Another cryptocurrency company has reduced its workforce in response to the cryptocurrency market crash, which has seen the global market cap drop below $900 billion from its all-time high of $3 trillion recorded in November 2021.
One of the largest cryptocurrency exchanges in the Middle East, Rain Financial Inc., which is backed by Coinbase, is the most recent crypto services provider firm to cut workers in an effort to guard against the hardships brought on by the current decline in digital assets.
The workforce reductions were done in response to “operational needs and market conditions,” the company said in a statement, without specifying how many employees were let go.
“As a business, we have had to adapt our future plans given these difficult market conditions to ensure we can navigate through this downturn,” Rain Financial said.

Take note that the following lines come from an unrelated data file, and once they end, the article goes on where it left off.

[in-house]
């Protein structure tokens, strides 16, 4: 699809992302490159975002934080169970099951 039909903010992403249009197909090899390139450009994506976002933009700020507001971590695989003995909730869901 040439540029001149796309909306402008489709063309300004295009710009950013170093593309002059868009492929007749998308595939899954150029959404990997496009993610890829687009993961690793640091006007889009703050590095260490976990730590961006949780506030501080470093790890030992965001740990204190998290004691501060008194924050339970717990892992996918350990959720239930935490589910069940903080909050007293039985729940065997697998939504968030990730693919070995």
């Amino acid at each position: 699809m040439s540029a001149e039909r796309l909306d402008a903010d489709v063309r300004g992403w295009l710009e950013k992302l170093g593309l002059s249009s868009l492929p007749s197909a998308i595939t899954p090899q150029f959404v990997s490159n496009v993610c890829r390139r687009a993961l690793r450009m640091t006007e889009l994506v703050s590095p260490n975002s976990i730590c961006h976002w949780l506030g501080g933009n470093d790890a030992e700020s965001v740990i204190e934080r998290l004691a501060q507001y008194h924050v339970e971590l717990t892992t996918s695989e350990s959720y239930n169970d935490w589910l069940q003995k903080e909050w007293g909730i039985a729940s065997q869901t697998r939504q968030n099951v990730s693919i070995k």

Bear hitting the cryptosphere
From the highs hit in early November, cryptocurrency values have dramatically fallen this year. Bitcoin, the most valuable cryptocurrency by market capitalization, has also experienced a huge decline in price, falling up to 60% from its peak of $69,000 last year.
Additionally, there are other factors at play in the personnel reductions in some crypto firms than the decline in the price of bitcoin. One of the most significant problems that affected the global cryptocurrency market in 2022–a few months ago is the Terra-Luna Crisis.
The two sister coins collapsed to almost zero, wiping away more than $40 billion from the market and rendering thousands of investors helpless. The collapse of Terra’s LUNA cost Delphi Ventures, one of the victims, almost $10 million.
Since the start of these instances, a number of businesses that offer services related to cryptocurrencies have started firing staff, including Gemini, which fired employees twice in a row.
Investors in Rain Financials include Coinbase Ventures and the Silicon Valley venture capital company Kleiner Perkins. When it last raised money at a $500 million valuation, it promised to utilise the proceeds to expand across the Middle East and Africa and increase its employment by twofold to 800 people this year.